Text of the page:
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THU0136 Long Term Outcomes of Stopping Tumour Necrosis Factor Inhibitors (TNFI) in Patients with Established Rheumatoid Arthritis (RA) Who are in Sustained Remission: Is it Worth the Risk?
  1. C. Rakieh1,
  2. B. Saleem1,
  3. K. Takase1,
  4. J. L. Nam1,
  5. H. Keen2,
  6. R. J. Wakefield1,
  7. P. Emery1
  1. 1Division of Rheumatic and Musculoskeletal Disease, Leeds Institute of Molecular Medicine, University of Leeds and NIHR Leeds Musculoskeletal Biomedical Research Unit, LTHT, Leeds, United Kingdom
  2. 2University of Western Australia, Section of Medicine &Pharmacology, Perth, Austria

Abstract

Background Previous research has shown that cessation of TNFi in patients with established RA who are in sustained remission is associated with an increased risk of flare. However, it is still unknown whether the reintroduction of TNFi in those who flare following cessation has any effects on long term outcome.

Objectives 1-To assess the 12 month outcomes following cessation of TNFi in patients with established RA who are in sustained remission (DAS28 < 2.6) at baseline. 2- To compare patients who restated TNFi after unsuccessful cessation with those who continued treatment.

Methods Patients in sustained remission (DAS28 < 2.6) for ≥ 6 months who were on a combination of methotrexate (MTX) and TNFi as per NICE guidance were recruited. The biologic agent was stopped in patients who consented to remain on MTX monotherapy and treatment was restarted if a flare occurred (defined as >1.2 deterioration in DAS28 or worsening of symptoms requiring escalation of treatment). Clinical, serological, and imaging (ultrasound of hands and wrists) outcomes were undertaken at baseline and 12 months. Patients who continued on combination therapy throughout the 12 months (CONT) were compared to those who unsuccessfully stopped and then restarted TNFi due to flare (STOP).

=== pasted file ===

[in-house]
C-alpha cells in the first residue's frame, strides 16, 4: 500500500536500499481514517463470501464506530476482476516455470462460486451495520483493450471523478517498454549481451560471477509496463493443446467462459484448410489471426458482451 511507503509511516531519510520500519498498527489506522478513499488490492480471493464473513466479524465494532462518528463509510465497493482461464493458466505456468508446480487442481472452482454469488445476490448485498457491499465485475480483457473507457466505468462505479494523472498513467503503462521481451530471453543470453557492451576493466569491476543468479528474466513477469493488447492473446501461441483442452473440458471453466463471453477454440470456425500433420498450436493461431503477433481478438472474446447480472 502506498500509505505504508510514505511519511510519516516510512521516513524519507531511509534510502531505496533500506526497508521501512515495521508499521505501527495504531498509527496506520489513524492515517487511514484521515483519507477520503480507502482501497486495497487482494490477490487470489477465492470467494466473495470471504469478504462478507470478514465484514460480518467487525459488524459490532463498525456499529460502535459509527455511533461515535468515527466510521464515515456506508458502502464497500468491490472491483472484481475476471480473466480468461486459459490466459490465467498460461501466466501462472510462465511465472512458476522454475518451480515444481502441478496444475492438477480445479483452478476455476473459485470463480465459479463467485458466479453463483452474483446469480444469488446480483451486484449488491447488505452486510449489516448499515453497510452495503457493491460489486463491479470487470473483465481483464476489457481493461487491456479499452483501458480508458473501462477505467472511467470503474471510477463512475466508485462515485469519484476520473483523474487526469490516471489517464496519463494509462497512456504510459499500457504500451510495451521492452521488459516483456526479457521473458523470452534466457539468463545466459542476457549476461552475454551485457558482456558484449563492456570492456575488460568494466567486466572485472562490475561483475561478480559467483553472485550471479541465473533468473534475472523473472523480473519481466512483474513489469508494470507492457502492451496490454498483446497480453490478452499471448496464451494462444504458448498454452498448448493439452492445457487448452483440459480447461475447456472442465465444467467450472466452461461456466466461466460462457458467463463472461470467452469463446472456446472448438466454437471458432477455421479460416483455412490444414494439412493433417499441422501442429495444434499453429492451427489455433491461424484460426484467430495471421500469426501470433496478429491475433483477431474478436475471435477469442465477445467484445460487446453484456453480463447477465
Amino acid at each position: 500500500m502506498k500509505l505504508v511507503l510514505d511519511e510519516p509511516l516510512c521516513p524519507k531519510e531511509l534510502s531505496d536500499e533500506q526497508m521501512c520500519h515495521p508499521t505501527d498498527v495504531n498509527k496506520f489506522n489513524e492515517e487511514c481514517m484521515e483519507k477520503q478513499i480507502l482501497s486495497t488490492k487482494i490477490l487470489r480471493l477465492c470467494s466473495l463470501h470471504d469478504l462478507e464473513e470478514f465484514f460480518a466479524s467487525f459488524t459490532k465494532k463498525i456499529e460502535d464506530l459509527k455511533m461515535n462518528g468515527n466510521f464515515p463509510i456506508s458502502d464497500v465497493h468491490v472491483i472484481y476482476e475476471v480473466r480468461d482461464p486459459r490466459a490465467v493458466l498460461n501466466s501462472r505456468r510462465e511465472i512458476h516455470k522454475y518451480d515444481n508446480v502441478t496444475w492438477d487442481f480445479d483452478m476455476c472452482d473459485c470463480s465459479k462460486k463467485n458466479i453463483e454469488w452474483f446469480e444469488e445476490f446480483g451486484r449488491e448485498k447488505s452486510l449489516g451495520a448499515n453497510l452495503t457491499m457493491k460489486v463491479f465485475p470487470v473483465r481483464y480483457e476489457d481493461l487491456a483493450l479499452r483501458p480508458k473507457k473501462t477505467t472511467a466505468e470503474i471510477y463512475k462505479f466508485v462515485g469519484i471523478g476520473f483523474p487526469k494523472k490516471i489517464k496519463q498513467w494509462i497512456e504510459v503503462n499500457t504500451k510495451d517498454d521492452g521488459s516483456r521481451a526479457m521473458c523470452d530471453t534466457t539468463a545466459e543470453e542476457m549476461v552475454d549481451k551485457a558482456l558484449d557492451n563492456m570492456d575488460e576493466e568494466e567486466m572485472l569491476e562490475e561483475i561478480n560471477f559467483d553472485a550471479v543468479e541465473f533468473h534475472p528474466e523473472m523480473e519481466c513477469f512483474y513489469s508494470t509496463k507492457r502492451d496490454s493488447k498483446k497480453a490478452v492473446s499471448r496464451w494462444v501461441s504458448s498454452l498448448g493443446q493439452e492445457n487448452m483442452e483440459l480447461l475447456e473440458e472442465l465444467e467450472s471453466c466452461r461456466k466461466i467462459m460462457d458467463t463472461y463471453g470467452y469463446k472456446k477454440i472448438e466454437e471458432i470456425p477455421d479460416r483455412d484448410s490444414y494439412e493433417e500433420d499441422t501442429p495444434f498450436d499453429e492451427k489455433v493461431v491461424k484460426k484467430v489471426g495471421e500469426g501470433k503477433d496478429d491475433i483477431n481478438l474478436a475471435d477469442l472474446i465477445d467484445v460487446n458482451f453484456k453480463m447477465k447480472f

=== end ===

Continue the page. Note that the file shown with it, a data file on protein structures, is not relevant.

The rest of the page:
Results 18 patients (mean age 53.8 years) out of a total of 69 were allocated to STOP arm and 51 (mean age 48.5 years) to CONT arm. Baseline characteristics were not different between the two groups. 15/18 (83.3%) of patients flared in the cessation group compared to 13/51 (25.5%) in those who continued the biologic (p<0.001). The median time to flare was significantly shorter in those who stopped the biologic (12 vs. 26 weeks, p < 0.001). Patients flared in the CONT group for various reasons including missing a treatment dose, but the majority of flares were mild and managed symptomatically, although one patient required a change of biologic due to secondary non-response. DAS28 remission rates at month 12 were significantly greater in CONT compared to STOP group (85.7% vs. 57.1%; OR 5.35 [95%CI 1.25-22.7], p=.023). Mean scores of DAS28 (1.82 v 2.28), SDAI (4.45 v 6.83), HAQ (.60 V .93), CRP (3.2 v 4.6), and power Doppler (2.18 v 3.82) all favoured patients who continued biologic, although the results were not statistically significant.

Conclusions Successful cessation of TNFi is rare in patients with established RA despite sustained remission at baseline. Re-introducing the biologic following flare is associated with poorer outcomes and lower rates of DAS28 remission at long term follow up when compared to continuing the treatment. The small sample size of STOP group in this study was due to the considerable risk of flare on cessation of the biologic, which made it unethical to continue recruiting into that arm. This may have affected the statistical significance of individual parameters other than DAS28 remission rates. It is unknown whether the failure to re-establish remission in some patients after TNFi re-introduction is related to development of drug antibodies during biologic holiday.

Disclosure of Interest C. Rakieh: None Declared, B. Saleem: None Declared, K. Takase: None Declared, J. Nam: None Declared, H. Keen: None Declared, R. Wakefield: None Declared, P. Emery Consultant for: Honoraria/Advisory Board: Abbot, Pfizer, Roche, Chugai, BMS, UCB, MSD

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